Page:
Do we really need pre transfusion medications?

From the 2019 HVPAA National Conference

Dr. Shilpa Rampey Venkata Naga (Rutgers NJMS), Dr. Toby Terrwilliger (Rutgers NJMS), Dr. Jennifer Krajewski (Hackensack Meridian)


Transfusion of blood products is common in the setting of pediatric cancer and blood disorders. One of the biggest drawbacks of transfusion of blood products are transfusion reactions. Transfusion reactions are divided broadly into hemolytic and non-hemolytic reactions. While hemolytic reactions are extremely infrequent as a result of vigorous blood typing and cross-matching processes, non-hemolytic reactions are largely idiosyncratic. Febrile non -hemolytic transfusion reactions (FNHTRs) and allergic transfusion reactions (ATRs) are the two most common. ATRs present as pruritus, hives, or anaphylaxis and FNHTRs present as chills, rigors, or a rise in core temperature.

Historically, studies have reported rates of FNHTRs and ATRs in 1 – 30% and 1 – 17% of transfusions, respectively. While often benign and self-limiting, the prevention of these reactions has been an area of significant emphasis among clinicians. Diphenhydramine and acetaminophen are the current favorites for premedication. While both have a relatively safe side effect profile, they are not entirely benign, and can cause sedation and hepatic toxicity. To date, two randomized trials have compared the rates of transfusion reactions in adult oncology and bone marrow patients receiving premedication or placebo (Kennedy et al., 2008; Wang et al., 2002). Both studies found that premedication did not reduce the overall risk of transfusion reaction. Despite multiple publications of negative data in adults, acetaminophen and diphenhydramine still are routinely prescribed prior to transfusions in our pediatric population owing to a lack of safety data and decades of clinical precedent. Currently, there is minimal literature on the use of pre transfusion medications in pediatric patients.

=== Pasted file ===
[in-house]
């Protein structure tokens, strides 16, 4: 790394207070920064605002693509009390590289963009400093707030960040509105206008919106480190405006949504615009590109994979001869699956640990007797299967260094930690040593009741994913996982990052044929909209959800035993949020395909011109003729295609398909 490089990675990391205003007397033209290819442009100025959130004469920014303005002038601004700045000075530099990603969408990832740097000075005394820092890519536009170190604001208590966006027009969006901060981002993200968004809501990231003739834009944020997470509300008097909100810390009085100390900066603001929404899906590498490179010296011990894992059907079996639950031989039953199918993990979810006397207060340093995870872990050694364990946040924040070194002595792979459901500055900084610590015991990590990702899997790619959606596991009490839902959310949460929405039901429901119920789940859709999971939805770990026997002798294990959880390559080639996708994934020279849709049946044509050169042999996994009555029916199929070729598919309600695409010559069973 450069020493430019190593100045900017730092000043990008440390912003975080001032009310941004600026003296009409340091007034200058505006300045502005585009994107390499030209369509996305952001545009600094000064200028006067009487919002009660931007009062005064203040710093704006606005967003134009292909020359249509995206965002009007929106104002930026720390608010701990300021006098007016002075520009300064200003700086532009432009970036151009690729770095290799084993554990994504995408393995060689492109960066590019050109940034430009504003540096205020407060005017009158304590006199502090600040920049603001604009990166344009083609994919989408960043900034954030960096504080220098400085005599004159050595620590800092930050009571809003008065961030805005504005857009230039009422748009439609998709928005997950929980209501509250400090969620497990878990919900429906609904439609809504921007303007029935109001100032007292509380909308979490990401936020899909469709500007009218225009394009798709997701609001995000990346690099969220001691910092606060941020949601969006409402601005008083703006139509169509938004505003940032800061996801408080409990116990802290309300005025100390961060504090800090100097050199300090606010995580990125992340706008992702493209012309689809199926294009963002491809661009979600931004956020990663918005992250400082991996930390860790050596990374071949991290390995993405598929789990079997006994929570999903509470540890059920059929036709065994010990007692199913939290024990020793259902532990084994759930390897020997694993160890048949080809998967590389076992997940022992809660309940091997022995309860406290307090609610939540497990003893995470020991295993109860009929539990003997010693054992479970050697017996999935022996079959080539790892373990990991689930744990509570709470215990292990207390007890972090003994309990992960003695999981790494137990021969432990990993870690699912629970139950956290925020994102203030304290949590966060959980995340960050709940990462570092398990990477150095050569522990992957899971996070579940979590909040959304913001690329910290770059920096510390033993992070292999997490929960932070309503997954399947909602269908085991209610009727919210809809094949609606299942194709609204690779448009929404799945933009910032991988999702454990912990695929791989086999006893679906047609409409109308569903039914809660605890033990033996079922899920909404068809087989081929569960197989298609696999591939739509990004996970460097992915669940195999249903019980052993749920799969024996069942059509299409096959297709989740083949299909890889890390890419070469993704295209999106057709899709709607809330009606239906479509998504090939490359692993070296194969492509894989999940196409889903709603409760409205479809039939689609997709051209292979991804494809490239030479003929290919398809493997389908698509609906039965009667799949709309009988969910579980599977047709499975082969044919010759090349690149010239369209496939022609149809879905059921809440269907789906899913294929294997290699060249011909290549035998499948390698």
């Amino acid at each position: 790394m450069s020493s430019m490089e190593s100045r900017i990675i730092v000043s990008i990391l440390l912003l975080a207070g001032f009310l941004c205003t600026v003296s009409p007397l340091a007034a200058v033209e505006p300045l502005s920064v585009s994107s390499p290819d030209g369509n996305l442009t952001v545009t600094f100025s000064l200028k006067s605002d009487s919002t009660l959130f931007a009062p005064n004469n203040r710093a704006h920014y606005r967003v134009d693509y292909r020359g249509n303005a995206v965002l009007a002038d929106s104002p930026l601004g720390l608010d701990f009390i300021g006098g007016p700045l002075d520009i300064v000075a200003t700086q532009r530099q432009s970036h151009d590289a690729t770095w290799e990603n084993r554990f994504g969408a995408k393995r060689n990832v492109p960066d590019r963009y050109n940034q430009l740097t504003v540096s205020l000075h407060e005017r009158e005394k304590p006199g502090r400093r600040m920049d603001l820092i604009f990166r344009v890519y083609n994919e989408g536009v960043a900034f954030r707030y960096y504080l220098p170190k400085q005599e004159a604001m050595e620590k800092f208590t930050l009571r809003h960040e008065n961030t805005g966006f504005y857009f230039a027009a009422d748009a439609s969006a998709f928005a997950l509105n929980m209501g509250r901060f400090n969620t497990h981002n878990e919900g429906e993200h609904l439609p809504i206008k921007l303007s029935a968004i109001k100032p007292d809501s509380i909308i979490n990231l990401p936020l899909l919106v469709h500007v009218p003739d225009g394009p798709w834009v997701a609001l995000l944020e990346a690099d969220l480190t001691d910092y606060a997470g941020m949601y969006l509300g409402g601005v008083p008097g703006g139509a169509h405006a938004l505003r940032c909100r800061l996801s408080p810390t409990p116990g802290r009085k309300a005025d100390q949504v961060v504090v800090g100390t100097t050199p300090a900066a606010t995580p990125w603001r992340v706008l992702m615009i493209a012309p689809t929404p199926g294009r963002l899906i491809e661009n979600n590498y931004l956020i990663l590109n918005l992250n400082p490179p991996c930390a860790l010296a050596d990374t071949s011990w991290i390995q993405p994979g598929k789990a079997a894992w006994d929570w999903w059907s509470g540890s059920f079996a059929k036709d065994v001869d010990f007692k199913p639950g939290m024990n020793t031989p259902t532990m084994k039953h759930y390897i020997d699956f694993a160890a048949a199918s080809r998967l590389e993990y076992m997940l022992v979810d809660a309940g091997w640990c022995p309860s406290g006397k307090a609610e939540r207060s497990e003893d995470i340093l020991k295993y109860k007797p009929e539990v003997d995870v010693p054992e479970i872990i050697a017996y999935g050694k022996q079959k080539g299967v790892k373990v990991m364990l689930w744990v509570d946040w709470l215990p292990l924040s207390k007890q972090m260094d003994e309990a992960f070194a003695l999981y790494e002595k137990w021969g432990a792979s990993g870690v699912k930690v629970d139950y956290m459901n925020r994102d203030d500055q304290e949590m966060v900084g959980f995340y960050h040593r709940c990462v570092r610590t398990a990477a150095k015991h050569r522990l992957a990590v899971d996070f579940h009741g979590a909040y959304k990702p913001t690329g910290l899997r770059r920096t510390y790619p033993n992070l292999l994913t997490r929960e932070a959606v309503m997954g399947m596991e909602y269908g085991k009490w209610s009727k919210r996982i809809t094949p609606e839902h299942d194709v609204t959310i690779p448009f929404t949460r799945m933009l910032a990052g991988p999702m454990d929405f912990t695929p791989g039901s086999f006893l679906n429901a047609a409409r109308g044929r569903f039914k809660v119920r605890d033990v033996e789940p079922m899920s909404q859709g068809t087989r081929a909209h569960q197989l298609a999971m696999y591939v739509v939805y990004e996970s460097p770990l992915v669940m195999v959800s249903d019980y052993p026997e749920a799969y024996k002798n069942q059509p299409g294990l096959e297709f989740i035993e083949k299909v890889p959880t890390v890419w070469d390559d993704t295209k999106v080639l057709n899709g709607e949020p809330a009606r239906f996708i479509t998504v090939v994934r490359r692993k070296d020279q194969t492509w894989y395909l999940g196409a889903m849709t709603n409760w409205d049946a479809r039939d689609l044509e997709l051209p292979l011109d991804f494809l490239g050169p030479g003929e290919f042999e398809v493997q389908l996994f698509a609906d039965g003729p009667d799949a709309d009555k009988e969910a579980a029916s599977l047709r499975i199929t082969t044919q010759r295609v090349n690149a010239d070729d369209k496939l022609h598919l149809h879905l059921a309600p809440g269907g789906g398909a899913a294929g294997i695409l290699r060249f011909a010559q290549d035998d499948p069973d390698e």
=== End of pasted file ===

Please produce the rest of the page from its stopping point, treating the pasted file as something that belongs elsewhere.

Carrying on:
A retrospective chart review was performed over a one year period of all pediatric hematology, oncology and bone marrow transplant patients who received packed red blood cell (pRBC) and platelet transfusions.


In 2017, 97 patients received 670 transfusions. Both acetaminophen and diphenhydramine were given as premedication for 609/670 transfusions; 61 transfusions had either incomplete (diphenhydramine OR acetaminophen) or absent premedication. The difference between the rates with premedications (6/607 = 0.9%) vs patients that received no or incomplete premeds (2/63 = 3.1%), was 2.2% (with the 95% confidence interval is [-5.7%, 10.0%]. The difference of 2.2% is not statistically significant (P=0.169, Fisher exact test).


Based on these data, we are currently designing a prospective, randomized controlled, non-inferiority trial to compare the rate of transfusion reactions in patients receiving pre-medication (acetaminophen and diphenhydramine) versus no premedication with the hypothesis that there will be no difference in reaction rates between the two groups. In addition, we will examine the need for antibiotics in patients who do develop FNHTR & the incidence of adverse effects from pre-medications.

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